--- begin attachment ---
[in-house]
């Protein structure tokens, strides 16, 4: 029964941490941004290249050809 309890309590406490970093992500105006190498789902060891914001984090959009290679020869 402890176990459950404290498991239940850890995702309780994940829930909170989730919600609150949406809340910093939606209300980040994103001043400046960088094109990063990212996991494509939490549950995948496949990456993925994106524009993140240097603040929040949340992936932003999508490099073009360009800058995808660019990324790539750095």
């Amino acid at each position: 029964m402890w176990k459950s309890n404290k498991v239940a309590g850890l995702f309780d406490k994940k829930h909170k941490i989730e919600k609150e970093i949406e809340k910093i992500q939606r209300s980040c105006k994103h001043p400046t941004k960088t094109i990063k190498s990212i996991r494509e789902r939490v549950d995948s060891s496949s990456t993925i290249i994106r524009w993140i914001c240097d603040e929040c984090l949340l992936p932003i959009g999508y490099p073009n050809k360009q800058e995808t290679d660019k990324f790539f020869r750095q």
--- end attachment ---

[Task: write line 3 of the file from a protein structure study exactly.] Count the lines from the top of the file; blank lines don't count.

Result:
């Amino acid at each position: 029964m402890w176990k459950s309890n404290k498991v239940a309590g850890l995702f309780d406490k994940k829930h909170k941490i989730e919600k609150e970093i949406e809340k910093i992500q939606r209300s980040c105006k994103h001043p400046t941004k960088t094109i990063k190498s990212i996991r494509e789902r939490v549950d995948s060891s496949s990456t993925i290249i994106r524009w993140i914001c240097d603040e929040c984090l949340l992936p932003i959009g999508y490099p073009n050809k360009q800058e995808t290679d660019k990324f790539f020869r750095q």